The few critics who view Scott as a kind of postmodern wizard of time and space — there are defenses of his underrated Déjà Vu (2006) that compare it to Vertigo — get new evidence from Unstoppable, an exercise in pure action that’s awful in terms of character and dialogue…but very exciting in other regards. Its inspiration comes from a 2001 news blip about an unmanned train that barreled through Ohio carrying combustible material; it was finally slowed down to ten miles an hour, boarded and halted. No such luck here. Now it’s racing into oncoming traffic toward the 'Stanton curve' in Pennsylvania, unencumbered by the decisions of bureaucrats who would sooner risk destroying a city than see their stock devalued with a derailing.
Must Washington and Pine put up with this sh*t? If the rapport between two leads is hokey — the former is a grizzled train operator; the latter is a rookie on his first day of a job he got through nepotism — the focus on Rust Belt labor and an outmoded form of transport feels weirdly politically relevant; viewers are likely to emerge with a newfound appreciation for the complexities involved in their morning commute. What might on paper seem like a Speed rip off is actually simpler and more streamlined: A train can’t maneuver as much as a bus, and our heroes have only so many switch-offs and miles of parallel road they can use to stop it.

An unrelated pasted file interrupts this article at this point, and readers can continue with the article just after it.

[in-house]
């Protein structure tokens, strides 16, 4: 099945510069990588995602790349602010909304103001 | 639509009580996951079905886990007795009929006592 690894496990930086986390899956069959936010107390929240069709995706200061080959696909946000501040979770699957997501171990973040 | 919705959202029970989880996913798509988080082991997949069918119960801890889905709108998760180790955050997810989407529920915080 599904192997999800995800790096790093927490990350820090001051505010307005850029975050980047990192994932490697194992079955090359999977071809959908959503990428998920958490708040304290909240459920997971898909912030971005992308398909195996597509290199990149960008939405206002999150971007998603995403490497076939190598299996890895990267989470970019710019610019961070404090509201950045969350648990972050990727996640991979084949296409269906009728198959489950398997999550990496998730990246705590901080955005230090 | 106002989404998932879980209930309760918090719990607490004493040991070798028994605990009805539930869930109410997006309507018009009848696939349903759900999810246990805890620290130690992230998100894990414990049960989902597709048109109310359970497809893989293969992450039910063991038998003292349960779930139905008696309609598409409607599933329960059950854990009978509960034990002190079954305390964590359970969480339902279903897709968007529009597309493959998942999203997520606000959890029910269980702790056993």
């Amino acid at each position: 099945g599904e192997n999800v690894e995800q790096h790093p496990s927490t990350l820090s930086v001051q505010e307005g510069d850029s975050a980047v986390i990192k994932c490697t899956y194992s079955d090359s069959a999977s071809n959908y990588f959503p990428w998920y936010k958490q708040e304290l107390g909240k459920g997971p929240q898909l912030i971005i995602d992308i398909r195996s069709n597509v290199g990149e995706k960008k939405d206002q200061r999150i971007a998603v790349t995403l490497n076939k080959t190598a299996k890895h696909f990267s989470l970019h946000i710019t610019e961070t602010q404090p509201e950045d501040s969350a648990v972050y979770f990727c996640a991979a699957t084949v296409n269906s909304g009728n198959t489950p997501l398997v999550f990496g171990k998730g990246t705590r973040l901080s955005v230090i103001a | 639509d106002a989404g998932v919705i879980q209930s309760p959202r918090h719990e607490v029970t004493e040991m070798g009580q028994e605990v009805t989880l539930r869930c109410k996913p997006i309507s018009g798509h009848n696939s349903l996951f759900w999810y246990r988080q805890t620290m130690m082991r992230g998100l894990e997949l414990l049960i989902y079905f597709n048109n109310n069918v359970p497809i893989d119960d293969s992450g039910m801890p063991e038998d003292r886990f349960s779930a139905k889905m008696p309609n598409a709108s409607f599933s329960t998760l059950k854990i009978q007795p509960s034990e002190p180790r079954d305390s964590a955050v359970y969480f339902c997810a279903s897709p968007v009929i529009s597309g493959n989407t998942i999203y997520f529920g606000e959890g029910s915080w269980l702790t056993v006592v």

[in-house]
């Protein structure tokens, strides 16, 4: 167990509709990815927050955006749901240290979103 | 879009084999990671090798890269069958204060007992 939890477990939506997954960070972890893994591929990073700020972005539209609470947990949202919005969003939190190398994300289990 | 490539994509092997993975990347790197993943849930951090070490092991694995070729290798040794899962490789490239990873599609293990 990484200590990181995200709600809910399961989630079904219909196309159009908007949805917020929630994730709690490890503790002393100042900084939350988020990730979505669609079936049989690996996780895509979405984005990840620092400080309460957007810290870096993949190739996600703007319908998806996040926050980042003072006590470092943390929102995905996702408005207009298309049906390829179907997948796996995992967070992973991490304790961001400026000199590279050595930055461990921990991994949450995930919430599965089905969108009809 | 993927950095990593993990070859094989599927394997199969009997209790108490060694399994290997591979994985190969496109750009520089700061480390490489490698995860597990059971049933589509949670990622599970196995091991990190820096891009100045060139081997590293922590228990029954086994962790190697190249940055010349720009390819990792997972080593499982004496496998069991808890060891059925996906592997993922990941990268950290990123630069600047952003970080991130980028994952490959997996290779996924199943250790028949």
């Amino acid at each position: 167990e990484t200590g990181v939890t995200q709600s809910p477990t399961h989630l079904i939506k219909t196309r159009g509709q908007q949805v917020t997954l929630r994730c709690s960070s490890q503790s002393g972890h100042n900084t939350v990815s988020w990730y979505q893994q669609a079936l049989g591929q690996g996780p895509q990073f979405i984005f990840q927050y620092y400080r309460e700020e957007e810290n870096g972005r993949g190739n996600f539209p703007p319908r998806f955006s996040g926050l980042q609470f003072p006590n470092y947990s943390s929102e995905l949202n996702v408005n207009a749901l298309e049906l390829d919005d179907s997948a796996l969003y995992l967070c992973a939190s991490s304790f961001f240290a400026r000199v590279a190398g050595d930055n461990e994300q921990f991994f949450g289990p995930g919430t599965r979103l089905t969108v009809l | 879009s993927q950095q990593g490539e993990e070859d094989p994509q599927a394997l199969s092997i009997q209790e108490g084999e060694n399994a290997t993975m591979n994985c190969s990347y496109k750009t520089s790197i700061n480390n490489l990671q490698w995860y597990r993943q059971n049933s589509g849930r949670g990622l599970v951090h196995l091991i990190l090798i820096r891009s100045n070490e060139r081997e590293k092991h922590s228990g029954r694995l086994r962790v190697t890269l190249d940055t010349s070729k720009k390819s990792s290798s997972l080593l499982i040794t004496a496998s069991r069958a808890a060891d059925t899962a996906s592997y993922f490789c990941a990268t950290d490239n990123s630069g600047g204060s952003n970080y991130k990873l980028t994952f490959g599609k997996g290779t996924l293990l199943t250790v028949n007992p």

More than in Scott’s Taking of Pelham 1 2 3, it’s oddly riveting to see an action movie that’s not about objects flying at warp speed, but a vehicle that barely exceeds the average velocity on an interstate. Locomotives have been in movies since the Lumière brothers, but Unstoppable makes you wonder why they aren’t used more often. Ben Kenigsberg